U.S. Senator Mark Pryor credits an Arkansas widow for fixing a glitch in the law that currently denies military families death gratuities should their loved one pass away at home during weekend drill training. The final version of a broad defense bill was completed Monday evening and is expected to pass the Senate and House of Representatives within the next two weeks.
Pryor said the Luke provision in the final bill clearly states that a reservist's family is entitled to death benefits should the service member die during an authorized stay at their home during inactive duty training. While pleased about the fix, members of the Armed Services Committees who settle differences between the two chamber's bills did not retain the retroactive clause to help the Luke family. Pryor added that he is optimistic ongoing discussions with the Secretary of the Army will lead to a positive result for the Luke family in the coming days or weeks.
Captain Samson Luke was a committed and decorated active-duty officer who deployed for combat in Iraq twice and continued to serve as an Arkansas Army National Guardsmen. During a required training weekend at Fort Chaffee, Luke was authorized to spend Saturday night with his family at home, twelve miles away from base, and return to the training site the next morning. He passed away that evening, January 10, 2010 from a heart condition, leaving behind his wife, Miranda, and four young children. The Army determined that because Captain Luke passed away at home, not on base or at a local hotel, the family would not be eligible for the $100,000 death gratuity or funeral expense benefits they would otherwise receive.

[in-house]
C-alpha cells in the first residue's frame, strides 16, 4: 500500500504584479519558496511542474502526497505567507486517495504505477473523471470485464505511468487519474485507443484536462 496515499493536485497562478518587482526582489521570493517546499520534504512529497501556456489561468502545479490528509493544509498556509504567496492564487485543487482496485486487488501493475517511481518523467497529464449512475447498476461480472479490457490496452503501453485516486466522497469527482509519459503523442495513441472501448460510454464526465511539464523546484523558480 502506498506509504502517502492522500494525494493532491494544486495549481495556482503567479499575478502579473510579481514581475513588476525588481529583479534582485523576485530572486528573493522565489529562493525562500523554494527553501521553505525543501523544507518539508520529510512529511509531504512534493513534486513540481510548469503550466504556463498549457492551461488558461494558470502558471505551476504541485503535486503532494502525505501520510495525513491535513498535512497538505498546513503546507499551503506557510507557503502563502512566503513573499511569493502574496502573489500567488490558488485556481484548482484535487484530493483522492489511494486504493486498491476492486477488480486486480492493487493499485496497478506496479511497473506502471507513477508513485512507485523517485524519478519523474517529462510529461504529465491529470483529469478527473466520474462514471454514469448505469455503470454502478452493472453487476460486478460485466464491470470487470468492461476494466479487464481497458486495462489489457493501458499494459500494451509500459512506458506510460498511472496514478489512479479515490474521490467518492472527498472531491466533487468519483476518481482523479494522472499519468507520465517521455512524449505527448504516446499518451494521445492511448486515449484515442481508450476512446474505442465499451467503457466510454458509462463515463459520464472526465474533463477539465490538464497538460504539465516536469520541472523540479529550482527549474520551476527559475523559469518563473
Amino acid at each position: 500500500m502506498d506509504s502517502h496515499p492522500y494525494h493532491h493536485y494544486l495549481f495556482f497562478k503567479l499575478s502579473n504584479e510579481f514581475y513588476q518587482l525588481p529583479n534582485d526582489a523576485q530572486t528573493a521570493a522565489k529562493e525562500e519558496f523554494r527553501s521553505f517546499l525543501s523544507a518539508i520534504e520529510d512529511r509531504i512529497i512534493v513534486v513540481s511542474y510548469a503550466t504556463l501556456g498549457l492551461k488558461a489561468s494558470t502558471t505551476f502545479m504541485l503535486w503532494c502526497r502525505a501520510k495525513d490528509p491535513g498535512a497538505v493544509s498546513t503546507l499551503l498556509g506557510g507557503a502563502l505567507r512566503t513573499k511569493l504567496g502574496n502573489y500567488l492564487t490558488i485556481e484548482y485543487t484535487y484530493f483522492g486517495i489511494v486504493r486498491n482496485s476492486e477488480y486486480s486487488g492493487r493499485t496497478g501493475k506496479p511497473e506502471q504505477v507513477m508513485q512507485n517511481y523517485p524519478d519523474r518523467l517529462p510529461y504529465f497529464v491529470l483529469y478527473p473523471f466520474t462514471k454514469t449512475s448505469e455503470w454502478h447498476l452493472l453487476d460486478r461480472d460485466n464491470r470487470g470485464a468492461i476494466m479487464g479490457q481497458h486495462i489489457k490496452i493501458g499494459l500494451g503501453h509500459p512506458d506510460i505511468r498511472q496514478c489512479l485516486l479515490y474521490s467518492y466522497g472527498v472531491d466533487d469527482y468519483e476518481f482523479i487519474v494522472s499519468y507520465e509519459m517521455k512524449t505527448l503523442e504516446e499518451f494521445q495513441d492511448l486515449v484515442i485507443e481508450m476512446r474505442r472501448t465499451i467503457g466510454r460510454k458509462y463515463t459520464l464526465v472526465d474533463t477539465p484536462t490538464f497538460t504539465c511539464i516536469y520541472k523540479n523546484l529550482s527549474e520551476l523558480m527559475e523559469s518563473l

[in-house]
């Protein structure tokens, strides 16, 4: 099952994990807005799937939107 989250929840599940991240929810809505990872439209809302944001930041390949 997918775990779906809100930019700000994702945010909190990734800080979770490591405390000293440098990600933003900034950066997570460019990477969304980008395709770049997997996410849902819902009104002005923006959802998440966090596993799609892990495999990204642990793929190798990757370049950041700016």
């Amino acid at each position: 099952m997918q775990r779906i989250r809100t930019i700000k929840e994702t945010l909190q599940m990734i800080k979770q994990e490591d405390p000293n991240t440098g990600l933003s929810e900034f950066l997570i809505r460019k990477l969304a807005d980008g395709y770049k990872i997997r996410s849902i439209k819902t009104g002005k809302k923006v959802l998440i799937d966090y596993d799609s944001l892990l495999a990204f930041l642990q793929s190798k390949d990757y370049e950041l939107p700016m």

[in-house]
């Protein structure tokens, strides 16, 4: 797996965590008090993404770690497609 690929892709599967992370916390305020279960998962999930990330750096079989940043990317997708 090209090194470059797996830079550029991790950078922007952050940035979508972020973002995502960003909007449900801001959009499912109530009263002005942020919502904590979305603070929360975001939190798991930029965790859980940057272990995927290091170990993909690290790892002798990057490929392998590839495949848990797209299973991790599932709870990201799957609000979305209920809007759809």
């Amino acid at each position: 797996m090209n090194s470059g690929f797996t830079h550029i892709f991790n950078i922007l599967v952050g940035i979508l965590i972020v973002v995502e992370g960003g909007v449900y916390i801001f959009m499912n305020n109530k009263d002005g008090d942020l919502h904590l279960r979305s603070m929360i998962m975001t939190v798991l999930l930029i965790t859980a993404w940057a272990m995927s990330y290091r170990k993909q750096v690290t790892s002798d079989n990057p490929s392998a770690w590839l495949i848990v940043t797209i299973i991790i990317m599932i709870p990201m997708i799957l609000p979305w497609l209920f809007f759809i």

"Miranda Luke and her four kids have dealt with a lot over the past two years, from losing their husband and father to facing ongoing uncertainty over military benefits they are due," Pryor said. "It's been an honor to team up with Miranda so we can ensure families facing similar situations are taken care of financially. I'd also like to see a better result for the Luke family, and I think we'll get there soon."
Pryor said he was disappointed that the conferees did not include language awarding the Purple Heart to the families of Private William "Andy" Long and Private Quinton Eqeagwula. He highlighted legislation introduced by his Arkansas colleagues Senator John Boozman and Congressman Tim Griffin last week during a homeland security hearing about homegrown terrorism. Several members expressed their support to include this language in the defense bill, even though it was not in the original Senate or House versions. Pryor will continue to support a legislative fix to see that these families receive the Purple Heart.